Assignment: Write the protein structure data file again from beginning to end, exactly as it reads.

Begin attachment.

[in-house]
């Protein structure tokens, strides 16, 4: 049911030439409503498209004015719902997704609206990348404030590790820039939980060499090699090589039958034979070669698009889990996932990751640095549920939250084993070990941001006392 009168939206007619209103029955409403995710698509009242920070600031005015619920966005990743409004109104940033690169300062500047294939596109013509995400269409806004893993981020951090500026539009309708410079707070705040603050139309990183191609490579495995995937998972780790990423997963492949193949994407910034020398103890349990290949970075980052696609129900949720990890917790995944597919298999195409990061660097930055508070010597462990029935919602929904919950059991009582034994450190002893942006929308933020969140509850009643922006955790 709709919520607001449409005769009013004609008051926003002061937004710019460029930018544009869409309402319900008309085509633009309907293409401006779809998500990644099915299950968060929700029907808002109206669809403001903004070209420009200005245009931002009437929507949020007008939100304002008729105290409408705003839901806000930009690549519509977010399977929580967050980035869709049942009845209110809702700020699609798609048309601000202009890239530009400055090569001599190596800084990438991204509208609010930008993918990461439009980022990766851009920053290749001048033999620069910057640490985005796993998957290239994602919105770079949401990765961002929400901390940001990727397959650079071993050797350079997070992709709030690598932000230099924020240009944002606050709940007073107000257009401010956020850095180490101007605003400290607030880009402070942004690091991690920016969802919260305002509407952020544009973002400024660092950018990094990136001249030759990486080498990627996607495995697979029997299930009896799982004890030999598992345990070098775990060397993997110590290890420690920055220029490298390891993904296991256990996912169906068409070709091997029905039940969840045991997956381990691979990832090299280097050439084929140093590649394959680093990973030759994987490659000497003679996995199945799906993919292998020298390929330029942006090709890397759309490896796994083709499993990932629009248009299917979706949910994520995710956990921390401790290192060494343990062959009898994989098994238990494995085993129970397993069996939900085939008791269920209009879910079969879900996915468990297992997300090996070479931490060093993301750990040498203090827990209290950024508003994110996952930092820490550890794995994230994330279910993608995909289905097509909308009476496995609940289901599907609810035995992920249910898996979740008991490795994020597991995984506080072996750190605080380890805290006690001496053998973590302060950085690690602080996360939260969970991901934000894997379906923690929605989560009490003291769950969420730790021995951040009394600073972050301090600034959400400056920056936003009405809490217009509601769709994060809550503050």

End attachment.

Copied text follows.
[in-house]
């Protein structure tokens, strides 16, 4: 049911030439409503498209004015719902997704609206990348404030590790820039939980060499090699090589039958034979070669698009889990996932990751640095549920939250084993070990941001006392 009168939206007619209103029955409403995710698509009242920070600031005015619920966005990743409004109104940033690169300062500047294939596109013509995400269409806004893993981020951090500026539009309708410079707070705040603050139309990183191609490579495995995937998972780790990423997963492949193949994407910034020398103890349990290949970075980052696609129900949720990890917790995944597919298999195409990061660097930055508070010597462990029935919602929904919950059991009582034994450190002893942006929308933020969140509850009643922006955790 709709919520607001449409005769009013004609008051926003002061937004710019460029930018544009869409309402319900008309085509633009309907293409401006779809998500990644099915299950968060929700029907808002109206669809403001903004070209420009200005245009931002009437929507949020007008939100304002008729105290409408705003839901806000930009690549519509977010399977929580967050980035869709049942009845209110809702700020699609798609048309601000202009890239530009400055090569001599190596800084990438991204509208609010930008993918990461439009980022990766851009920053290749001048033999620069910057640490985005796993998957290239994602919105770079949401990765961002929400901390940001990727397959650079071993050797350079997070992709709030690598932000230099924020240009944002606050709940007073107000257009401010956020850095180490101007605003400290607030880009402070942004690091991690920016969802919260305002509407952020544009973002400024660092950018990094990136001249030759990486080498990627996607495995697979029997299930009896799982004890030999598992345990070098775990060397993997110590290890420690920055220029490298390891993904296991256990996912169906068409070709091997029905039940969840045991997956381990691979990832090299280097050439084929140093590649394959680093990973030759994987490659000497003679996995199945799906993919292998020298390929330029942006090709890397759309490896796994083709499993990932629009248009299917979706949910994520995710956990921390401790290192060494343990062959009898994989098994238990494995085993129970397993069996939900085939008791269920209009879910079969879900996915468990297992997300090996070479931490060093993301750990040498203090827990209290950024508003994110996952930092820490550890794995994230994330279910993608995909289905097509909308009476496995609940289901599907609810035995992920249910898996979740008991490795994020597991995984506080072996750190605080380890805290006690001496053998973590302060950085690690602080996360939260969970991901934000894997379906923690929605989560009490003291769950969420730790021995951040009394600073972050301090600034959400400056920056936003009405809490217009509601769709994060809550503050």